Palm Sunday, 2011
There is a story of Bl. John Henry Newman preaching on the Passion. He had cited several of the painful things done to Jesus. He paused. Everyone held their breath. Then he said in a low clear voice, ‘Now I bid you recollect that He to whom these things were done was Almighty God.’ It was, someone wrote later, as if an electric shock went through the church.
Today is Palm Sunday, Passion Sunday. Today Christ comes in the Gospel of the Passion, and the Gospel of his entry into Jerusalem. Today Christ enters the last phase of his earthly life, and the Church enters Holy Week. Not for nothing did we begin with a procession.
‘Now I bid you recollect that He to whom these things were done was Almighty God.’ I bid you recollect who it is, doing and undergoing all this. I bid you lift the eye of your heart to a face, to a person.
Today is about entering, and we enter by looking at Jesus, at who he is.
When Jesus enters the city, St. Matthew says, the whole of Jerusalem is - literally - ‘earthquaked’, undergoes a seismic shock. And the cry goes up, ‘Who is this?
We’re Jerusalem now. He is coming to us. He is coming liturgically, sacramentally, in all the glory of his risen life. He is coming in anticipation of his coming in glory at the end of time. He is coming to enter our lives - to share them to their bitter end and to change them into unending blessedness. Well may the city of our lives be shaken. Well may we ask, ‘Who is this?’
Who indeed? Who is it who ‘comes in the name of the Lord’? Otherwise, it’s just another story.
In today’s readings Jesus is called many things. ‘Look, your king comes to you.’ King first of all. Prophet too. For St Paul, he’s the Second Adam, who unlike the first didn’t fill himself but emptied himself, was humble, was obedient. Again, he’s Son of Man, and Shepherd. And at the end Christ, King again. ‘Above his head was placed the charge against him; it read: “This is Jesus the King of the Jews”’. We could add other titles: Jesus our High Priest, Jesus our Head. Each of these says something different, but each of them implies a relationship. Each involves a connection to others. Many of us have seen the film The King’s Speech. Its whole power lies in the fact that the courage of Bertie, of King George VI, overcoming his impediment, coincides with the courage of the whole people, girding themselves for another war. The two courages interpenetrate. The King and his people are, deep down, one. The King embodies, represents, personifies his people.
We all know how limited our capacity for sympathy is. We can have the best will in the world, but at some point we falter and reverse. It’s hard to enter fully into the life and suffering of others. This holds for monastic brethren, for friends, for husbands and wives, carers and patients, teachers and pupils. There comes a point when we’re repelled, or simply so full of ourselves, that we have no more room for others. We scuttle back to ourselves.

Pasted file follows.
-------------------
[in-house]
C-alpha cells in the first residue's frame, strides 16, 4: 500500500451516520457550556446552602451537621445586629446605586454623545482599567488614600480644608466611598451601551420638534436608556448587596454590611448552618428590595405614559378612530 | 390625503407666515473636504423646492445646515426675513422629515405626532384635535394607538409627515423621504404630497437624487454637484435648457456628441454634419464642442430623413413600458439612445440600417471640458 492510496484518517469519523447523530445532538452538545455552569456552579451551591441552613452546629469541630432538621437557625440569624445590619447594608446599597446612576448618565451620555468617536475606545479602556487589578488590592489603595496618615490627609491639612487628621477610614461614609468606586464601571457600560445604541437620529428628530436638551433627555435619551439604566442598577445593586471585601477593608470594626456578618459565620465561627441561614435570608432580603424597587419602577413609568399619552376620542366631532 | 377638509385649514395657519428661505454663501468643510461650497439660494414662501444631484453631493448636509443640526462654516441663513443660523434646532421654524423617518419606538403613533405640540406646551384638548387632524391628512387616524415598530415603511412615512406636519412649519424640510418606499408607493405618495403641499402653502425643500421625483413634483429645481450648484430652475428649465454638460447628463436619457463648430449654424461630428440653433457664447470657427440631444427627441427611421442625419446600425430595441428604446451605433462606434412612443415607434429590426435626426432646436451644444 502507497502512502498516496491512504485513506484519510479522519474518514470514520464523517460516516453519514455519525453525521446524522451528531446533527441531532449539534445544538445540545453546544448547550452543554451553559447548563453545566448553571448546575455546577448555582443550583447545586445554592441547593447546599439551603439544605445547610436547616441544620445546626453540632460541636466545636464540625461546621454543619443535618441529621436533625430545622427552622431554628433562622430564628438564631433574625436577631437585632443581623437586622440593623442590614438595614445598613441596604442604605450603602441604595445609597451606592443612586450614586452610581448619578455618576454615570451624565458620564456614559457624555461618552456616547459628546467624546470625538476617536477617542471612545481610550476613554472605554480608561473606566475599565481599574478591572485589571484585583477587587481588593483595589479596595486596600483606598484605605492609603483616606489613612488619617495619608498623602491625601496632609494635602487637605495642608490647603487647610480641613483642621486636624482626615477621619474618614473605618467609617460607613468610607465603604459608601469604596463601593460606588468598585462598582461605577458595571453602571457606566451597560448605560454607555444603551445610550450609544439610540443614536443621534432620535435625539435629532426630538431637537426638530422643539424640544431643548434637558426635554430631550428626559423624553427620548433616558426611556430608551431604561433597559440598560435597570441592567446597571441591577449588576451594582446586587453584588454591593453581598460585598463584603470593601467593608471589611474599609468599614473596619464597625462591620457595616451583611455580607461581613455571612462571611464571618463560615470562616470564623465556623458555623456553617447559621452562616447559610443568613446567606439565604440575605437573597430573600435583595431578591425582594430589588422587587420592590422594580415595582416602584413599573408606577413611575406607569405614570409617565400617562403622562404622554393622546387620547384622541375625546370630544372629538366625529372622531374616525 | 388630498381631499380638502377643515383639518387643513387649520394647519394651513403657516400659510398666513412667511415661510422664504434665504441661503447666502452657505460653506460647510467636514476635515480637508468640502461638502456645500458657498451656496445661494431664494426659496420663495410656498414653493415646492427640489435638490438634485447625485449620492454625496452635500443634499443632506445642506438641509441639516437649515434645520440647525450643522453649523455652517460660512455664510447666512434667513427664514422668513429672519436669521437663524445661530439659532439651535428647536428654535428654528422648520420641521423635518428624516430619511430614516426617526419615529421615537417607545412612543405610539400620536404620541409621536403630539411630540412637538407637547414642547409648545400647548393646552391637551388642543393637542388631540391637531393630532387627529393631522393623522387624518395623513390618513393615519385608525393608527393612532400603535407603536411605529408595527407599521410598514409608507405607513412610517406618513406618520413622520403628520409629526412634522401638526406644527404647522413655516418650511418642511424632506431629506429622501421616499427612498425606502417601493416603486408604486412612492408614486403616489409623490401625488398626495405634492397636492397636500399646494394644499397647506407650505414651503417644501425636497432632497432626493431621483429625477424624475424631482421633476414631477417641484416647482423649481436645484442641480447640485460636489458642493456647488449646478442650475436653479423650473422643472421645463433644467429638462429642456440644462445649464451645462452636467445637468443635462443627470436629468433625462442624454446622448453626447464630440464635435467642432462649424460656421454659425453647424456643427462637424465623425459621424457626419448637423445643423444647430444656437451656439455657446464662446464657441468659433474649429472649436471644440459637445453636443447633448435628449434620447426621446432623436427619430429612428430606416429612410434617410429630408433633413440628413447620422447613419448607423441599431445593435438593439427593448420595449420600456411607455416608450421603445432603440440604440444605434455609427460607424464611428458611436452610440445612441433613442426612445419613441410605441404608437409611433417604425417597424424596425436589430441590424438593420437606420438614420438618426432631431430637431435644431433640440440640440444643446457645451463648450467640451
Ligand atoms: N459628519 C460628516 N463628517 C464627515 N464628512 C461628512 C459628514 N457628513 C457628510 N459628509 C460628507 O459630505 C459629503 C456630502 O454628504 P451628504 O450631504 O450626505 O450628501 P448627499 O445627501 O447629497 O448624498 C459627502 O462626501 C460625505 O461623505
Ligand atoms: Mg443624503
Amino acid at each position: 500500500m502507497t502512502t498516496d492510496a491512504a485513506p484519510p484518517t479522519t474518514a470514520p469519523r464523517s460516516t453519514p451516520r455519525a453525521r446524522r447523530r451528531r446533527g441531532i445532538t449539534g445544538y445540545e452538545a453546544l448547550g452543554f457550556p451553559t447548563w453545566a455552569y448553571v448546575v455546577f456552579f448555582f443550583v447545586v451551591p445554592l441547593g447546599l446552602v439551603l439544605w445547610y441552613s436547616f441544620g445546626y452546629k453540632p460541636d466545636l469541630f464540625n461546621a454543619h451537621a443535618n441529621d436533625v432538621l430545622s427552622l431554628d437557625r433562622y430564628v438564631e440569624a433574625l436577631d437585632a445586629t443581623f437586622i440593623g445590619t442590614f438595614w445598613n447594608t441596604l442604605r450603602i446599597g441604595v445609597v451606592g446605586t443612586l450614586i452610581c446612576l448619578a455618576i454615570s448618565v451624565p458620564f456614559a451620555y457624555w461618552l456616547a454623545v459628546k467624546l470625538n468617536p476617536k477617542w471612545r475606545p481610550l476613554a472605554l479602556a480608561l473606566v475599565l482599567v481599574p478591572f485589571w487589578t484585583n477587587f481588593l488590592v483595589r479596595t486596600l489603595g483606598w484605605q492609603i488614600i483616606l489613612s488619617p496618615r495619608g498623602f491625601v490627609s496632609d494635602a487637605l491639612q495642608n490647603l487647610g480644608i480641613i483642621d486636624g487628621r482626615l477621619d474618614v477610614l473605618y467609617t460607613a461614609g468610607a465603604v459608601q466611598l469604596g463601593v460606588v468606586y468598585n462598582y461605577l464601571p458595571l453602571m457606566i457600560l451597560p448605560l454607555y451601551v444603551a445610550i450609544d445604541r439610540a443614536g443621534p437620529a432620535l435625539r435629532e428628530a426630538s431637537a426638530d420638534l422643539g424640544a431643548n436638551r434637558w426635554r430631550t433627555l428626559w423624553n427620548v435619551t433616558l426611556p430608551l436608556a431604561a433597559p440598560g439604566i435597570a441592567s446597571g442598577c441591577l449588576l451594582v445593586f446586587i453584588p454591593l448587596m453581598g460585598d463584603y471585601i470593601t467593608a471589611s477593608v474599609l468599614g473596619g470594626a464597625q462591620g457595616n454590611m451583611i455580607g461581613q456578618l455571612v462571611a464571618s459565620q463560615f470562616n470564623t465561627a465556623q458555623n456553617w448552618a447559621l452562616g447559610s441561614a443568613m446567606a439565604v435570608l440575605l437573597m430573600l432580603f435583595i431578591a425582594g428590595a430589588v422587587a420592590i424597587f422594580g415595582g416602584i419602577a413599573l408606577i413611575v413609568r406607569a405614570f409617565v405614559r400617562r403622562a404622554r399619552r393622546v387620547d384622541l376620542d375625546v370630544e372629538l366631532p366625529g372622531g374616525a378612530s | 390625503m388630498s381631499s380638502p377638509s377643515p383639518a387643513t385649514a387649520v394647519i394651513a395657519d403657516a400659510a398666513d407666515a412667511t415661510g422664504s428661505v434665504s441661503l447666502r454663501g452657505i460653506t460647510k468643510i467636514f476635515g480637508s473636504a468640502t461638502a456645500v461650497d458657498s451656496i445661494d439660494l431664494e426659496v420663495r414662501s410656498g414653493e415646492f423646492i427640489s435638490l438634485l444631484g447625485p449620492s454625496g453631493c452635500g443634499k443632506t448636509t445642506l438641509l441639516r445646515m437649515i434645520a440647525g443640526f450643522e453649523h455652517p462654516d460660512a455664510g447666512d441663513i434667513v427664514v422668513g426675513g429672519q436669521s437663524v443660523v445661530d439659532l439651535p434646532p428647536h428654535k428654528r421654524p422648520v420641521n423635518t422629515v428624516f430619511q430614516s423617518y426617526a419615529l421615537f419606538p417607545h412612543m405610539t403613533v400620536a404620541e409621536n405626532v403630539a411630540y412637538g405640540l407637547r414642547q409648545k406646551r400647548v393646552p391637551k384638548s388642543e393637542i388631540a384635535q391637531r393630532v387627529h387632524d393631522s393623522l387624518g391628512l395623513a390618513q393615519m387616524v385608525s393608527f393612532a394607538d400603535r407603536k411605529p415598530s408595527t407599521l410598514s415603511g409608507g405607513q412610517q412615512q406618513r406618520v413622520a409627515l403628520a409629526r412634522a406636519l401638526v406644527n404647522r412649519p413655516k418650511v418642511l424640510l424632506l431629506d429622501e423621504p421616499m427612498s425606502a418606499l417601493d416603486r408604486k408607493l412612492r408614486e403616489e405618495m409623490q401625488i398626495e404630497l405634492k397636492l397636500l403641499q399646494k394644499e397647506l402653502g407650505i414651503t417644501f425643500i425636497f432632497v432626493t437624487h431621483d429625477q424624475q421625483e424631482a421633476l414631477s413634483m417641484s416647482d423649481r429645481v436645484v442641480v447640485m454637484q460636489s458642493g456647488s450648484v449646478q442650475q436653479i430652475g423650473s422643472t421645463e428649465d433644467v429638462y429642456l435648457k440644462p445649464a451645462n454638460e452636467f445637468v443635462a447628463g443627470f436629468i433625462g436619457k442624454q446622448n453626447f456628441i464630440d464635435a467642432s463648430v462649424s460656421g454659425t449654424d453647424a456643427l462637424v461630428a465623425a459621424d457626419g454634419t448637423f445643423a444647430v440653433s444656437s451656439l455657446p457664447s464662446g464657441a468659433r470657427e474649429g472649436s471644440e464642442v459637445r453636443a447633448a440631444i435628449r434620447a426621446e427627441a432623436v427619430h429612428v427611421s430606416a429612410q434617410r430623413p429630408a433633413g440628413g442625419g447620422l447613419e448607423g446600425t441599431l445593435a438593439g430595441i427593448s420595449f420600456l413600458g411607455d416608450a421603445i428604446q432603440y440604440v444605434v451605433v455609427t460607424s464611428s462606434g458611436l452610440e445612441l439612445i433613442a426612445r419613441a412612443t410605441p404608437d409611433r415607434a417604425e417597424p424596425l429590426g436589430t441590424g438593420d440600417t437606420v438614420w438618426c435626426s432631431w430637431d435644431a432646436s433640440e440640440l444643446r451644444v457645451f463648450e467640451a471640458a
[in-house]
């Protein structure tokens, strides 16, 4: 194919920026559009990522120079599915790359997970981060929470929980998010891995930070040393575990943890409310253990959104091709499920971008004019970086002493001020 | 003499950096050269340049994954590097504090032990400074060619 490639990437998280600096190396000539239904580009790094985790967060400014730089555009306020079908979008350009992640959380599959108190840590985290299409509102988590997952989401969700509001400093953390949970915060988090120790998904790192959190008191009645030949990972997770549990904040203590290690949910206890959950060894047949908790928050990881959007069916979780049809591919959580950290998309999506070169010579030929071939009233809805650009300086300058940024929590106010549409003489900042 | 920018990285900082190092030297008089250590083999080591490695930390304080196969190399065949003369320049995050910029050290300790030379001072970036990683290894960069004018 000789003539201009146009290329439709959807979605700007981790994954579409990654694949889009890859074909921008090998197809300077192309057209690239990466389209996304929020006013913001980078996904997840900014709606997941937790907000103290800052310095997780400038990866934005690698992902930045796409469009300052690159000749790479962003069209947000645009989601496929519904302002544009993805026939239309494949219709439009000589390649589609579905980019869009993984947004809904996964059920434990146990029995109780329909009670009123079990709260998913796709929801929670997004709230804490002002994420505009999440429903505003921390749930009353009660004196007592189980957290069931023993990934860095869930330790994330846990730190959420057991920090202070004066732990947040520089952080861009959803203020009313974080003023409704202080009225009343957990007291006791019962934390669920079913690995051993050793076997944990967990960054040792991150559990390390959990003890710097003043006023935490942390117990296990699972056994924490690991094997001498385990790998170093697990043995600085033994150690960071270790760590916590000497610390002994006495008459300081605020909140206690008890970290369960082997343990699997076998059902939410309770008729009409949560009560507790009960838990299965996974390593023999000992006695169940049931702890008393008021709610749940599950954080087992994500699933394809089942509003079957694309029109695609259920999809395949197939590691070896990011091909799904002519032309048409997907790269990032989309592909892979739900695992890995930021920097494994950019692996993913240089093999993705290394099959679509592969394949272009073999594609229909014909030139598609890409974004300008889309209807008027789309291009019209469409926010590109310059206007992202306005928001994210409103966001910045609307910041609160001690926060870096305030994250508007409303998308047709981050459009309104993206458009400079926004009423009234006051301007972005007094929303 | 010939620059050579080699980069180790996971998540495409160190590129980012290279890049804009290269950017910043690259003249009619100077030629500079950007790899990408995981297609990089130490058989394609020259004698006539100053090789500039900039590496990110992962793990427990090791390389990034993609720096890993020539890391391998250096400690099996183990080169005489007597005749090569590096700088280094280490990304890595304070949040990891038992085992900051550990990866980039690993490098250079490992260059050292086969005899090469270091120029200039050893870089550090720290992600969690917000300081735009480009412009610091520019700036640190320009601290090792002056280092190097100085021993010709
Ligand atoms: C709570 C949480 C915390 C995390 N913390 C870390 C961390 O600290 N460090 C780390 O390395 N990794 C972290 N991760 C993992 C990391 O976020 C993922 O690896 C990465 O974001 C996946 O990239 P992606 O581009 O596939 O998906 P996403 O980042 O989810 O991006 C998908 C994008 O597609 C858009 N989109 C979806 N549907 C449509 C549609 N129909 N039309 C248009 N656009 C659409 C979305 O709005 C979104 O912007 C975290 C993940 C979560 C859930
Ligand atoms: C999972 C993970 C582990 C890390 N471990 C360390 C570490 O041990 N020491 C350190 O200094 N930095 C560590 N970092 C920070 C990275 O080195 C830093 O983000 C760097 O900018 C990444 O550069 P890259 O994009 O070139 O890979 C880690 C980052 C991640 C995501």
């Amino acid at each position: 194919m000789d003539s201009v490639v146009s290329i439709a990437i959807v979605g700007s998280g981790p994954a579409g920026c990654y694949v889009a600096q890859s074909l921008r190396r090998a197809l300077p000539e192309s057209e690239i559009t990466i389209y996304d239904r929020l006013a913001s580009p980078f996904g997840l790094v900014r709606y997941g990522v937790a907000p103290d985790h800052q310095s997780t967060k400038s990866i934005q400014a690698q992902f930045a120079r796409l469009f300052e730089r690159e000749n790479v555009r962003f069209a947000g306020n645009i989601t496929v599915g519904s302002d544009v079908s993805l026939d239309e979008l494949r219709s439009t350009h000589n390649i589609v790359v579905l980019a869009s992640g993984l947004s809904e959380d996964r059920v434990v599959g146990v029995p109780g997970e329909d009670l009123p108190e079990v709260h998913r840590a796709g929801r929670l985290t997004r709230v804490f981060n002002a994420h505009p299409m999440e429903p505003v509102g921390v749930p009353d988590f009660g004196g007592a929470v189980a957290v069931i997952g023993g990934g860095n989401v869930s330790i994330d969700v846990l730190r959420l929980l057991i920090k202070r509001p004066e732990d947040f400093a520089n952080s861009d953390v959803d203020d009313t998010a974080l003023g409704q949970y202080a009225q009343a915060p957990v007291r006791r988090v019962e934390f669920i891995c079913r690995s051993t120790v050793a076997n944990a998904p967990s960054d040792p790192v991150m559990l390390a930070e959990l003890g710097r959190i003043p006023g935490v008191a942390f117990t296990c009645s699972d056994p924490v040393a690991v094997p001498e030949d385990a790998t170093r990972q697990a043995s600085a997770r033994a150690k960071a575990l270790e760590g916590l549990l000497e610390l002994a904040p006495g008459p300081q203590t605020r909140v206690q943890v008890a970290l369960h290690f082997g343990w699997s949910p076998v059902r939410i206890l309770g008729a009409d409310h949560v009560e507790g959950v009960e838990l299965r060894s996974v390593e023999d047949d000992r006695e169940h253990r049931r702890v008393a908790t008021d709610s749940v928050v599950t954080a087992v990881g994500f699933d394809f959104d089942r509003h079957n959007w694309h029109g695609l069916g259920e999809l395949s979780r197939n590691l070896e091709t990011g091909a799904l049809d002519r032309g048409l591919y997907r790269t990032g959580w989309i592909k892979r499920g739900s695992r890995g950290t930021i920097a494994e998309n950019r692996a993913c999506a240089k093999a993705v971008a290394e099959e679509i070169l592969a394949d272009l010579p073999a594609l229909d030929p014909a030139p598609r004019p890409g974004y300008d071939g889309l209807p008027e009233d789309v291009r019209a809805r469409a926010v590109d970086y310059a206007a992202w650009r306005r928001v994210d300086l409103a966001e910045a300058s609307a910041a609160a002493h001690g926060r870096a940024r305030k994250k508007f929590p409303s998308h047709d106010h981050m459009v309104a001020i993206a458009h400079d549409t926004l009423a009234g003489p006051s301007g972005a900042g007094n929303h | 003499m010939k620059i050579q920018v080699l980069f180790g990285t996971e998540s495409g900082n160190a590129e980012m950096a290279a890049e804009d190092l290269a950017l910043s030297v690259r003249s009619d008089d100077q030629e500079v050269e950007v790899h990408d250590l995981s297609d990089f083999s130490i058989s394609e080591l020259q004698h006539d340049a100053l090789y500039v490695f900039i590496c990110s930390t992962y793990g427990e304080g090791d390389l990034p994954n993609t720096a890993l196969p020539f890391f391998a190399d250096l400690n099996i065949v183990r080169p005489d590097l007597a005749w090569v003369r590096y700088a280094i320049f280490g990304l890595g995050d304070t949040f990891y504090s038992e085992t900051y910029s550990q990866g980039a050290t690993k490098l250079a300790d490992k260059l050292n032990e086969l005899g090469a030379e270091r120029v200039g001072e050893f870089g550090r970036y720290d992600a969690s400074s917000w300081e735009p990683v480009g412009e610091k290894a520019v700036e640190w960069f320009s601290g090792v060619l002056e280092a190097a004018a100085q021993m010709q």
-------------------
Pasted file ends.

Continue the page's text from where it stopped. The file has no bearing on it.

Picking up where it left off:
But this King - the King on the donkey and the Cross - emptied himself so as to be filled with us. In the Garden of Gethsemane his Father handed him a cup. That cup was us. That cup contained our whole repulsiveness, deadliness. And Jesus didn’t retreat into himself. He drank it. He drank us. He drank me - to the dregs of myself, the only person who can. ‘He became as men are,’ says St. Paul. This is not just having a brain of a certain cubic capacity or ten toes or whatever. It means he identified completely with fallen humanity. His capacity for sympathy, for suffering-with, has no limits. It is total. He loves to the end.
‘Blessed is he who comes in the name of the Lord.’ Who is it who comes? ‘Who is this?’ This King on a donkey, this King on a Cross with the outstretched arms, is the one who befriends, identifies with, embodies, carries each and all of us. He is the one with a capacity for sympathy all his own. Today is about entering. And through his death and resurrection Jesus comes to us, enters us, shakes us, changes us. No one comes so close to us as Christ.
How is this possible? How can he be so large that there is room for all of us in him? The question asks itself again: ‘Who is this?’ At the end of the Gospel, it’s a squad of Roman soldiers who give the definitive answer: ‘In truth, this was the Son of God’. Jesus is everything to us because the Father is everything to him. He can enter into our lives and deaths and change them from within, because the Father and he are one. As the Catechism says, ‘The existence in Christ of the divine person of the Son, who at once surpasses and embraces all human persons,...makes possible his redemptive sacrifice for all’ (616). This man is the God-man. He has smuggled God into the life and death of each of us. And where there’s God, there’s hope, there’s joy.
‘I bid you recollect that he to whom these things were done is almighty God.’ It’s not just another story. He who comes to us this week, is the only-begotten Son of the Father, full of grace and truth, God and man. He comes from the Father, he comes with our future. He enters our lives as no one else, so we, poor things, can enter into him, the Resurrection and the Life.
May Holy Week and Easter be this for us!
Fr. Hugh, OSB